Ficus (Ficus spp.) are commonly grown outdoors or as houseplants. Aphids can infest both indoor and outdoor plants. If you notice the tiny insects on your ficus, there are steps you can take to protect your plant and stop further infestation.
Aphids are small — typically pinhead to matchstick head in size — soft-bodied, pear-shaped insects. They can be red, yellow, white, brown, black or green, depending on species. They often gather in clusters on stems and the undersides of leaves when they are feeding. If disturbed, aphids are slow-moving and won’t fly away.
Aphids feed by inserting their mouth parts into plants and sucking out the liquid within. While small numbers of aphids do little damage to your ficus, large populations can cause leaves to curl, turn yellow and stunt shoot growth. Another sign of aphid damage is honeydew, a sticky substance the aphids secrete, that covers plants and attracts the sooty mold fungus. Aphids can also transmit viral plant diseases and make plants more susceptible to disease.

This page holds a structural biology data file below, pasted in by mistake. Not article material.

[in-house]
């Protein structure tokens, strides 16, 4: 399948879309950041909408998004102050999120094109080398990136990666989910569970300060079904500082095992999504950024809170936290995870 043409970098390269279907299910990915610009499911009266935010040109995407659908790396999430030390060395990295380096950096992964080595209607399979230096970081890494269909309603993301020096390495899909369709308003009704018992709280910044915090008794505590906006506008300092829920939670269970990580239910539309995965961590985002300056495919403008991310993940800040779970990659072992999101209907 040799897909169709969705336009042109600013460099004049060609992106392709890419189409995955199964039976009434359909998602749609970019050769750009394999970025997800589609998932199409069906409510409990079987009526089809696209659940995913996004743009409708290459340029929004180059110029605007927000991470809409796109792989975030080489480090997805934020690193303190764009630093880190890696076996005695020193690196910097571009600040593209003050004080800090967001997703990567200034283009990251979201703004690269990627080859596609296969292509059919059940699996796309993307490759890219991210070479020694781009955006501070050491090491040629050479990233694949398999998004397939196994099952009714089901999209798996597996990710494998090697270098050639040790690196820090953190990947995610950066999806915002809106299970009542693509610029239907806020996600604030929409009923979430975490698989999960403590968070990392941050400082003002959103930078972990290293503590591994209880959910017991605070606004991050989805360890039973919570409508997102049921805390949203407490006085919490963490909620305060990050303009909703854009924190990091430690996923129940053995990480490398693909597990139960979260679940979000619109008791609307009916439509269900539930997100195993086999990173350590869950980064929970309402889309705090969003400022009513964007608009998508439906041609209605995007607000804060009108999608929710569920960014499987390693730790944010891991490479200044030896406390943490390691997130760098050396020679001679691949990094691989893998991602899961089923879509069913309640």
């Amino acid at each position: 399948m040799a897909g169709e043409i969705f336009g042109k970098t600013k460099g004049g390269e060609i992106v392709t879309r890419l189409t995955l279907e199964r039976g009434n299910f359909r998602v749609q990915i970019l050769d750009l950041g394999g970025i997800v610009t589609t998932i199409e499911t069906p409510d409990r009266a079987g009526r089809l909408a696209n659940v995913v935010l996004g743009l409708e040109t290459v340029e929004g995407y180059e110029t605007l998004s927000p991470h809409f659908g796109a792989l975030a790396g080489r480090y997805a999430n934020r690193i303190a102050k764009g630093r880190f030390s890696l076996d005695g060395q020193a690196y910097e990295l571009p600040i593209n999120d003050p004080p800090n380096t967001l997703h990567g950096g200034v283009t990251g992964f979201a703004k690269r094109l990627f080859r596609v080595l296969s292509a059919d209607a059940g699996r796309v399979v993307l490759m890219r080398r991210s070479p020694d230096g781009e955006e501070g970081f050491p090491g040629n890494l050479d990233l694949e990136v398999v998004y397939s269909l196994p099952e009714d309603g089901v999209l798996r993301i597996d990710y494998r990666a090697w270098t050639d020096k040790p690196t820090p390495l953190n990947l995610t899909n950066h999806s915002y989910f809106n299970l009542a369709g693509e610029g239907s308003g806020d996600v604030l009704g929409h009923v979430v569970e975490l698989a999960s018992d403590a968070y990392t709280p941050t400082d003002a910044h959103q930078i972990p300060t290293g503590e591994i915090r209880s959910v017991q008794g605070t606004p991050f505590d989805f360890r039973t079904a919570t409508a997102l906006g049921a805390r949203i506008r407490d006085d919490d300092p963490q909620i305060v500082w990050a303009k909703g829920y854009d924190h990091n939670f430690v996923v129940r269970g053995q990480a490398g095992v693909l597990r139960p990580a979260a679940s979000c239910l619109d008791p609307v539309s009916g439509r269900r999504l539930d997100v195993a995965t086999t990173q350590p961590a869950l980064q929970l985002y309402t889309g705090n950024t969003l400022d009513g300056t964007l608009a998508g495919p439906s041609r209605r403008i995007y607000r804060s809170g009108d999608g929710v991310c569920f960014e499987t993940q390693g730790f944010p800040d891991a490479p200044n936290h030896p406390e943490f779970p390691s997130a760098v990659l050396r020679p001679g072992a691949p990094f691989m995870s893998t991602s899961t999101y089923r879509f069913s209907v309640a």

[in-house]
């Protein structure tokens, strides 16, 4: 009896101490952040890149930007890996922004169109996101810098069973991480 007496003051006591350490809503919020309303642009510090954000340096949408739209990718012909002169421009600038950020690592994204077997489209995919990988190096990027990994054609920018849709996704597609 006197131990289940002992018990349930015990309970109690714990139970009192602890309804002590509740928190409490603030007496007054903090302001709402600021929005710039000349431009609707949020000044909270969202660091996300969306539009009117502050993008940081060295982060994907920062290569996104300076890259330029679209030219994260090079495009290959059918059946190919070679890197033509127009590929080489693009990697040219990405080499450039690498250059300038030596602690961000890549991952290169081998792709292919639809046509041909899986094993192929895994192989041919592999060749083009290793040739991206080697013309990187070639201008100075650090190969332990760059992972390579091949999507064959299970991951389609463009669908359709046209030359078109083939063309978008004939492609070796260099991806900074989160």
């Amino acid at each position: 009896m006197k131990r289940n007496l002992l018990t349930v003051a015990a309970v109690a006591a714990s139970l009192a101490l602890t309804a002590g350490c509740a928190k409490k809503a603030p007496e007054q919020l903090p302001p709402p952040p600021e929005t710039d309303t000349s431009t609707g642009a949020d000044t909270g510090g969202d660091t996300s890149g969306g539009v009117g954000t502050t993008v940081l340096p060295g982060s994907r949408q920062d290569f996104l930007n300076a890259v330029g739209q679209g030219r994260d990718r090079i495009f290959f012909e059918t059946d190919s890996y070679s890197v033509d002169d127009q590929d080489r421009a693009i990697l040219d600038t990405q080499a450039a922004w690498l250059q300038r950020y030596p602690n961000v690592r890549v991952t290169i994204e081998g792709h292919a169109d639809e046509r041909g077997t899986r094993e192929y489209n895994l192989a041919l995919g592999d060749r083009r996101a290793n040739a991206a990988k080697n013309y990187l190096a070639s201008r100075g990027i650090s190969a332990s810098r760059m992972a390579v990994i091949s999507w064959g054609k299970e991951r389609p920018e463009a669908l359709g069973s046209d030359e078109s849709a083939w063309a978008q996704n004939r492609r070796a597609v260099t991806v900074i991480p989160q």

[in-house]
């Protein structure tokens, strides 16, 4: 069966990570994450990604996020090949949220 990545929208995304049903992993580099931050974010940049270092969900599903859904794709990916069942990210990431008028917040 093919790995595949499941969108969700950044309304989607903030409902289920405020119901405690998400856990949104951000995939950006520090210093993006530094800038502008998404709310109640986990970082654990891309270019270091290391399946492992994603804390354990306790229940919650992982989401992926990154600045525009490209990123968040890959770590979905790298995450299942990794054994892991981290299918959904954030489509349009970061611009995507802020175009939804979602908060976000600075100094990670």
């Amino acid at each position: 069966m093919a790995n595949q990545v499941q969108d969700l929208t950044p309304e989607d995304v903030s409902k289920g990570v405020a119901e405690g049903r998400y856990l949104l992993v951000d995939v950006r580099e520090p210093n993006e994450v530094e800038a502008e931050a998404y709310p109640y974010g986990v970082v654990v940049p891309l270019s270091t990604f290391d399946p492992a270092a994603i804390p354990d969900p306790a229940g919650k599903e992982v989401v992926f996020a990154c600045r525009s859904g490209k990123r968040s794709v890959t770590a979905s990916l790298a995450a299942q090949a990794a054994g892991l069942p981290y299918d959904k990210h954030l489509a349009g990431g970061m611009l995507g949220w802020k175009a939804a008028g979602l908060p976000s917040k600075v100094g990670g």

Inspect new plants for aphids before introducing them into your home or garden. Clear any weeds from your garden as aphids often live on them. Check your ficus twice a week for aphids, making sure to look on the undersides of leaves as well as stems. This will ensure you catch infestations early when numbers are low and damage is minimal.
Aphids are usually easy to control and you don’t need to use insecticides. Spray your ficus with a strong stream of water to knock aphids off of the plant, making sure to spray the undersides of leaves. Wipe or spray your ficus with a solution of 1 teaspoon of mild dish soap, a pinch of cayenne pepper and 1 quart of water once a week. You can purchase and release predator insects, like ladybugs and lacewings, into your garden.